Black Lake sturgeon season opens February 2
BLACK LAKE – The 2013 lake sturgeon season for Black Lake is set for Feb. 2, according to the Michigan Department of Natural Resources.
State-licensed anglers can spear six Black Lake sturgeon in February, DNR Fisheries Management biologist Tim Cwalinski said. The number is higher than last year’s limit, thanks to successful efforts to limit last year’s catch on the lake in Presque Isle and Cheboygan counties.
Prior to registering, anglers must have a valid all-species fishing licence, and get a lake sturgeon tag from any DNR license vendor, according to the release.
Sturgeon anglers will have the opportunity to register the day before the season, much as last year, Cwalinski said. On Feb. 1 from 2-8 p.m., the Onaway Field Office at 2312 N. M-211 Road will be open for preregistration. Those who can’t make it can register the following day, either at the entrance to Onaway State Park or at a DNR trailer where Zolner Road ends at the lake’s west shore.
The season starts on Feb. 2 at 8 a.m., with sturgeon fishing hours ending at 2 p.m.,, Cwalinski said. The season will end immediately once the sixth sturgeon is caught. If less than five sturgeon have been caught by 2 p.m., the season will continue into the next day. The season could last through Feb. 6 if only four sturgeon have been caught as of 2 p.m. the day prior.
The lucky few who get a sturgeon must tag them immediately, and tell any DNR personnel on the ice, according to the release. Successful anglers must take the fish to the trailer at Zolner Road.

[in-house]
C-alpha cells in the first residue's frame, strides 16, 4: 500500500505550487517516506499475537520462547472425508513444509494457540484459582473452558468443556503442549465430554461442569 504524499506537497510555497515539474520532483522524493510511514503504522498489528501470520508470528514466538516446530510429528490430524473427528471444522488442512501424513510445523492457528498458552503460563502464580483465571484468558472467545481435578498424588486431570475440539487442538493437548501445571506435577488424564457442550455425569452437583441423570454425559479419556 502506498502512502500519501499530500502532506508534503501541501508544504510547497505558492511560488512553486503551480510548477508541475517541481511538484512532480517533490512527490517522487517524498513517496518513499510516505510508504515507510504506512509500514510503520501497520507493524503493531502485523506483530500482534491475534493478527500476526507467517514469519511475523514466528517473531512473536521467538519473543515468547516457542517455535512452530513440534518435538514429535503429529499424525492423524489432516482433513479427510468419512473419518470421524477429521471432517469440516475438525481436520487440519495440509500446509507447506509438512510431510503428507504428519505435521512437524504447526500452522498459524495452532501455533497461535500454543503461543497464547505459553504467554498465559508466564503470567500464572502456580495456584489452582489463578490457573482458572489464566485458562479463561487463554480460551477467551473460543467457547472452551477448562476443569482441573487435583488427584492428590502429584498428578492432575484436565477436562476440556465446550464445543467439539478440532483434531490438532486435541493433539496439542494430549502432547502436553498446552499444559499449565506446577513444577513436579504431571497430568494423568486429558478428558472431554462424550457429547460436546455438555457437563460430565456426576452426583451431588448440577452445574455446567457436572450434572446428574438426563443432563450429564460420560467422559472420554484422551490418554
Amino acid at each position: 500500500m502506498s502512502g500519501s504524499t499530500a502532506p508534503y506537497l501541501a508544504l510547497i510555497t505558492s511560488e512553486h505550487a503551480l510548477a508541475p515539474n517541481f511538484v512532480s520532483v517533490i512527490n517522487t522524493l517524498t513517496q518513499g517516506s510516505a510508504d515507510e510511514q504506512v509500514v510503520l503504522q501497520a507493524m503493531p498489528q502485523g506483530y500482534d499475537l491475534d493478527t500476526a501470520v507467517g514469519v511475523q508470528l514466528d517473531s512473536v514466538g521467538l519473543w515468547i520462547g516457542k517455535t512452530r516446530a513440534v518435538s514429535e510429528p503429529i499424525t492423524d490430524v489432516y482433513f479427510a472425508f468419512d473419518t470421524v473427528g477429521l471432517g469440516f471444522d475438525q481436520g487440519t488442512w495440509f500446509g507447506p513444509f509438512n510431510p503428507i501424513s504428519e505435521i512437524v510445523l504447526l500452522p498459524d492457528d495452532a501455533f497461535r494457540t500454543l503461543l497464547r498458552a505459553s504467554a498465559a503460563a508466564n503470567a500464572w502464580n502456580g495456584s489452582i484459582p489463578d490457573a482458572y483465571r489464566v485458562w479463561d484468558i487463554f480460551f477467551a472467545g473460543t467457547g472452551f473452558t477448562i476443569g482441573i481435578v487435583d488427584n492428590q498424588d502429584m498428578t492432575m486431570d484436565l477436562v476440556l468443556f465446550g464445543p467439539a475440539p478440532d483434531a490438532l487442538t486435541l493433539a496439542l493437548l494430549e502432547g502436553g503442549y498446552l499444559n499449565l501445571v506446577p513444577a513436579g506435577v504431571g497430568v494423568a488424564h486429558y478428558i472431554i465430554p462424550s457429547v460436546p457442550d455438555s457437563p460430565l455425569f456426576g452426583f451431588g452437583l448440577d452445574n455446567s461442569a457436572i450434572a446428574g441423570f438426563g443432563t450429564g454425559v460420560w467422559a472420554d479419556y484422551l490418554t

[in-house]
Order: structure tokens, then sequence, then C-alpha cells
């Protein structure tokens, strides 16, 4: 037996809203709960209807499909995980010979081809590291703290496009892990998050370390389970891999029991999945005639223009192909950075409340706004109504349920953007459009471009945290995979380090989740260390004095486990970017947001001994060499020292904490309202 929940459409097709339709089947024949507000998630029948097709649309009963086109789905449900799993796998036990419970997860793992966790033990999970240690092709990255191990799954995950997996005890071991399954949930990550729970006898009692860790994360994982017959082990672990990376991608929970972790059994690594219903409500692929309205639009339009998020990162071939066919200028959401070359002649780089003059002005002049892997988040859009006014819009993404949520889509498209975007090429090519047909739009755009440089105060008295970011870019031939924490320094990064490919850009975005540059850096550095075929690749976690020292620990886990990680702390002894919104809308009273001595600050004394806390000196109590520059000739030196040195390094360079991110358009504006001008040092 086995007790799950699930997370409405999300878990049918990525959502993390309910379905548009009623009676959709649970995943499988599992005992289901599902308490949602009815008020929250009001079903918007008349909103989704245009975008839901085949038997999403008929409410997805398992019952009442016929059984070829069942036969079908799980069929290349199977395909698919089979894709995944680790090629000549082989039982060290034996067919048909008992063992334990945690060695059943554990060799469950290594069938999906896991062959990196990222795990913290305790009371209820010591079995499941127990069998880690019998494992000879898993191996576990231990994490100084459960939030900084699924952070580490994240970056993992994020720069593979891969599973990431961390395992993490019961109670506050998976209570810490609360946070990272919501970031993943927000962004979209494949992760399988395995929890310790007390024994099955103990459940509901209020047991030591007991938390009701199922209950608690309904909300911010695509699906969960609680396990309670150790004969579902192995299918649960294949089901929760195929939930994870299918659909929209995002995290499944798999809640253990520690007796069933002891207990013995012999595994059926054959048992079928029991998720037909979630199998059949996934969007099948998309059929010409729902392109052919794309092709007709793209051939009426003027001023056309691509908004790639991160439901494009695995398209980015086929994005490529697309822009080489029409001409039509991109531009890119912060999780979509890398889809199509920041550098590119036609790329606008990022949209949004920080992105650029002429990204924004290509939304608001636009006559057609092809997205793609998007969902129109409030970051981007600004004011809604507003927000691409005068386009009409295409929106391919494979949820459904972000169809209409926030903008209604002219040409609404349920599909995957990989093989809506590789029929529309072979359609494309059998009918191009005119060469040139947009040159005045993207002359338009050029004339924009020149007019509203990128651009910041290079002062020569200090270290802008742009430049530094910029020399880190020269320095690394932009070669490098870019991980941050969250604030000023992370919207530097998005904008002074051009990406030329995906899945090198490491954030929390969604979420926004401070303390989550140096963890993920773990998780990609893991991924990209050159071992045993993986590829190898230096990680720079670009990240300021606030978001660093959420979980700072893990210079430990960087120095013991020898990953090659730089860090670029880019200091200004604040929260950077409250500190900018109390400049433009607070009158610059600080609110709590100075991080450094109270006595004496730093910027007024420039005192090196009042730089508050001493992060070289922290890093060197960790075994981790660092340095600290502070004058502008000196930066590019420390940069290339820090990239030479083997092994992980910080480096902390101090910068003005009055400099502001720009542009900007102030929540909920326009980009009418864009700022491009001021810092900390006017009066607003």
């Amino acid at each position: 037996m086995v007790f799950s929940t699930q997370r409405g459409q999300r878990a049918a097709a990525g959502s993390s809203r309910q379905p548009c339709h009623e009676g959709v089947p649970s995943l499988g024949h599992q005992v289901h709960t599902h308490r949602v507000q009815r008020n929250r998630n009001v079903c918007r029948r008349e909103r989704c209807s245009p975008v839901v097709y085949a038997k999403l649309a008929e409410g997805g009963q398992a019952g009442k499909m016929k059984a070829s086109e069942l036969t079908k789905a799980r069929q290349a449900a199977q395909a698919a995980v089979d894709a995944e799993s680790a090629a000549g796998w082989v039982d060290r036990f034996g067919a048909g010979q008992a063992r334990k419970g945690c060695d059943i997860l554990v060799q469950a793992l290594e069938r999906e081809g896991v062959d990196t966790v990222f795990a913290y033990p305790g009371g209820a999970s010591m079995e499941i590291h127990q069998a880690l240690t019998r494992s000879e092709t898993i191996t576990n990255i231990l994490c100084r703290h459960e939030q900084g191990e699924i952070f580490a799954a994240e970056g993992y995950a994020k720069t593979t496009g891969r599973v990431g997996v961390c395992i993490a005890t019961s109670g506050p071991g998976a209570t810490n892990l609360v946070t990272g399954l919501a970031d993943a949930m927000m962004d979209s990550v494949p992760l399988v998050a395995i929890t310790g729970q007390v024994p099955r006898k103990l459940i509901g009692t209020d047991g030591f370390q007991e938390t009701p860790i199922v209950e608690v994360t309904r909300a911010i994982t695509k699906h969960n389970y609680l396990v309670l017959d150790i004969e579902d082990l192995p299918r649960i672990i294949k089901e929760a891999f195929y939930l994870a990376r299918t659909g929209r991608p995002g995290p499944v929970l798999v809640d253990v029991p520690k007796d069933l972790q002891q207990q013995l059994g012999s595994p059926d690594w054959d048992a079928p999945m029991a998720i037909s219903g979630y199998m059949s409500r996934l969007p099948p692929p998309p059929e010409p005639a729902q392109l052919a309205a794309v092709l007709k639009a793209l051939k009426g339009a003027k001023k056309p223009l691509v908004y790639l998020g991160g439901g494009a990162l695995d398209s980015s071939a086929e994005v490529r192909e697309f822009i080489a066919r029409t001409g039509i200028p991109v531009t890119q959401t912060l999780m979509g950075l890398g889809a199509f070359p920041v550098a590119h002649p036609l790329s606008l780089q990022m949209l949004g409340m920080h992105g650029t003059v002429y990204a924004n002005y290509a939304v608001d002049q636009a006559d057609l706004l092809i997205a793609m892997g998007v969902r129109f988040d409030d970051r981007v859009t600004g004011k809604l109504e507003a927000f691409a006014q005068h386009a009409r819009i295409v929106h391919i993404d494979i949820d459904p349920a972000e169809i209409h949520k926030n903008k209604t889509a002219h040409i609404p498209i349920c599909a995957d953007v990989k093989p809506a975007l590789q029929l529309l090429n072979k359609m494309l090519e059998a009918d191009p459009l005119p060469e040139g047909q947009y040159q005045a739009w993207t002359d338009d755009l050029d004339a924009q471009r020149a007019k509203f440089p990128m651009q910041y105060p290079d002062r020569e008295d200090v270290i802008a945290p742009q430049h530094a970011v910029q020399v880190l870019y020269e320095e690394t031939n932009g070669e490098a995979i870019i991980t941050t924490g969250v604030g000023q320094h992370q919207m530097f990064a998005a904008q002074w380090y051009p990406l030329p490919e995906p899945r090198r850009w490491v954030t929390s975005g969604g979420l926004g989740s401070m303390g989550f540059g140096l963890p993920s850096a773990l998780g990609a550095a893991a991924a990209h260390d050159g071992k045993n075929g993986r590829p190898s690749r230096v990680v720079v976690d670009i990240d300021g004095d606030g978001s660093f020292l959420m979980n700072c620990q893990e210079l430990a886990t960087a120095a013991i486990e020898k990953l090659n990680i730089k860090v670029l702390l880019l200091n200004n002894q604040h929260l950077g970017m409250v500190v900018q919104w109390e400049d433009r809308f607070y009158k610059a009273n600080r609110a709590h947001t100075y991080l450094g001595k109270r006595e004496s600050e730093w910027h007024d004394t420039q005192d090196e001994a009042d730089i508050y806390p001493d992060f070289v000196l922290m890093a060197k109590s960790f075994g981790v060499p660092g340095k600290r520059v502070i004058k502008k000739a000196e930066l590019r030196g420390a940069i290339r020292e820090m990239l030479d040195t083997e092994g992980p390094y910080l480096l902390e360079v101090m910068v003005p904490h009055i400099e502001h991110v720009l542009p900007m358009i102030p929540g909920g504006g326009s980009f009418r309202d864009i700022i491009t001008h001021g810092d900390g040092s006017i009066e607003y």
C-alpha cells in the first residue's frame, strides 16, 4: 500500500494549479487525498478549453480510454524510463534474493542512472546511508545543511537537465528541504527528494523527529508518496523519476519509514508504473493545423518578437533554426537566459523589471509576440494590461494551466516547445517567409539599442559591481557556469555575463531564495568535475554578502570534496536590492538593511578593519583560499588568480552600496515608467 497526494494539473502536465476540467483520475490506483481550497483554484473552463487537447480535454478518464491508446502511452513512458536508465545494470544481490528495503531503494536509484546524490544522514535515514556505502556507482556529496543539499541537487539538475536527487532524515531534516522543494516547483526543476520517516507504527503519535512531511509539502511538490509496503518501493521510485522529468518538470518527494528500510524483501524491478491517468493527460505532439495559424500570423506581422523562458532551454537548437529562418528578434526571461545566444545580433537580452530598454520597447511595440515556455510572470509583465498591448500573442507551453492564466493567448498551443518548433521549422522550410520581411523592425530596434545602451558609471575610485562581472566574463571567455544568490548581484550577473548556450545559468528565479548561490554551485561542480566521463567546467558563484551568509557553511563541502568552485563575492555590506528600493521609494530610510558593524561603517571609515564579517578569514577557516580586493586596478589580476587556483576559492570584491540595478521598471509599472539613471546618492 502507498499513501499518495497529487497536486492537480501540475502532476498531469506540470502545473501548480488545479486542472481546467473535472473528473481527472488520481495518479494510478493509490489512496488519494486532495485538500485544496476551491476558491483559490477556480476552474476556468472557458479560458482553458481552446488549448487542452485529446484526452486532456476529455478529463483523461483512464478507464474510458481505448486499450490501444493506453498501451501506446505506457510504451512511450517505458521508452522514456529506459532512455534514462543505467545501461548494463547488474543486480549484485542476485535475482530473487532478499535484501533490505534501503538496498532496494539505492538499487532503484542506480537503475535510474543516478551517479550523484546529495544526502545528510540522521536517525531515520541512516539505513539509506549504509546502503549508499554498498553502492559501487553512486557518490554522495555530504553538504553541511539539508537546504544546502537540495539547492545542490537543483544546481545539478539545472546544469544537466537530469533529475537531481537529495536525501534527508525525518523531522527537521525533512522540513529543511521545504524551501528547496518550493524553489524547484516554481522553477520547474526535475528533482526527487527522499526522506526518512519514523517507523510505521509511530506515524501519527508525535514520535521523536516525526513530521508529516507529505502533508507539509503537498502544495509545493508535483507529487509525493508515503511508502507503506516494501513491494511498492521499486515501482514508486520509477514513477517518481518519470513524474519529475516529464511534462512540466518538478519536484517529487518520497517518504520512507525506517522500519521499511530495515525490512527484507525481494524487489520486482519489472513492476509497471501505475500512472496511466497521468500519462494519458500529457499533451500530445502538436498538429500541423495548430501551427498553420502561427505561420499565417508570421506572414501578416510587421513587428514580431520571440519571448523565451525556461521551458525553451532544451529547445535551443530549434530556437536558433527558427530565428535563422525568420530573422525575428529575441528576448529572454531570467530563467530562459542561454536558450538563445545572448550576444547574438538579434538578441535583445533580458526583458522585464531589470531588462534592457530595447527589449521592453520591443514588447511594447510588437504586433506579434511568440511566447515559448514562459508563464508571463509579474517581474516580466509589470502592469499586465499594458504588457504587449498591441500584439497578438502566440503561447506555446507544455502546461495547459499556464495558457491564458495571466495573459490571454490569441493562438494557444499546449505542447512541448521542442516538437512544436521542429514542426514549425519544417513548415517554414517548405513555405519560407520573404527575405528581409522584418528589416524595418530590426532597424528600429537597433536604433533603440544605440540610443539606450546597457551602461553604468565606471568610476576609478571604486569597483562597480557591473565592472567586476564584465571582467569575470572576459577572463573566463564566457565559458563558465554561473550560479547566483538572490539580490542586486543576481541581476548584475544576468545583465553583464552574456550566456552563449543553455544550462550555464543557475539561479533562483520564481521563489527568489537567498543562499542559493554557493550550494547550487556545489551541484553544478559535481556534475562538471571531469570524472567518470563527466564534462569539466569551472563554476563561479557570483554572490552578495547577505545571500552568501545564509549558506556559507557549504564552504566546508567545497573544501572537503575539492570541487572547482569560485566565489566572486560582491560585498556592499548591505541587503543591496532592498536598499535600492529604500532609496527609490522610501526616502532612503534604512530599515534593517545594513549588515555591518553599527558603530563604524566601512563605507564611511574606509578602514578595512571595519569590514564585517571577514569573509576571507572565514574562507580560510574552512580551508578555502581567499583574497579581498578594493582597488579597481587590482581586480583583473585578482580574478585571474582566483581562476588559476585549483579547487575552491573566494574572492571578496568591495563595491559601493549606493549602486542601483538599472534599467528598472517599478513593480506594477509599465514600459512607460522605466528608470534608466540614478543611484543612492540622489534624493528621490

Once again, 14 sturgeon have been allocated for catch, Cwalinski said, with anglers licensed by the DNR splitting them with the five American Indian tribes listed in the 2007 Inland Consent Decree. These tribes are the Bay Mills Indian Community, Sault Ste. Marie Tribe of Chippewa Indians, Grand Traverse Band of Ottawa and Chippewa Indians, Little River Band of Ottawa Indians and the Little Traverse Bay Bands of Odawa Indians.
Each year’s allocation is based on 1.2 percent of Black Lake’s estimated mature sturgeon population, Cwalinski said. Michigan State University helps the DNR each spring, when a fraction of the mature fish swim up the Black River to spawn. While state-licensed anglers get half of the allocation, there’s also a buffer to prevent over-catching. As such, the limit this year is set at six instead of seven.
“Once that estimate goes up, the number that can be allocated towards the harvest can go up,” he said.
While this year’s quota is the same as the 2012 season, anglers will have more of an opportunity because of a successful attempt to limit last year’s catch, Cwalinski said. State-licensed sturgeon anglers could take only two due to an over-catch in the 2011 season.
“We took our pains last year, that’s why we went with a smaller quota” in 2012, he said. “So now we’re back to a more normal scenario this year.”
Lake sturgeon can grow up to seven feet in length and weigh as much as 200 pounds, according to information from the DNR. These fish are slow to reach reproductive age, and not every mature fish spawns every year. Because of this, their populations are more prone to decline due to fishing and other factors.
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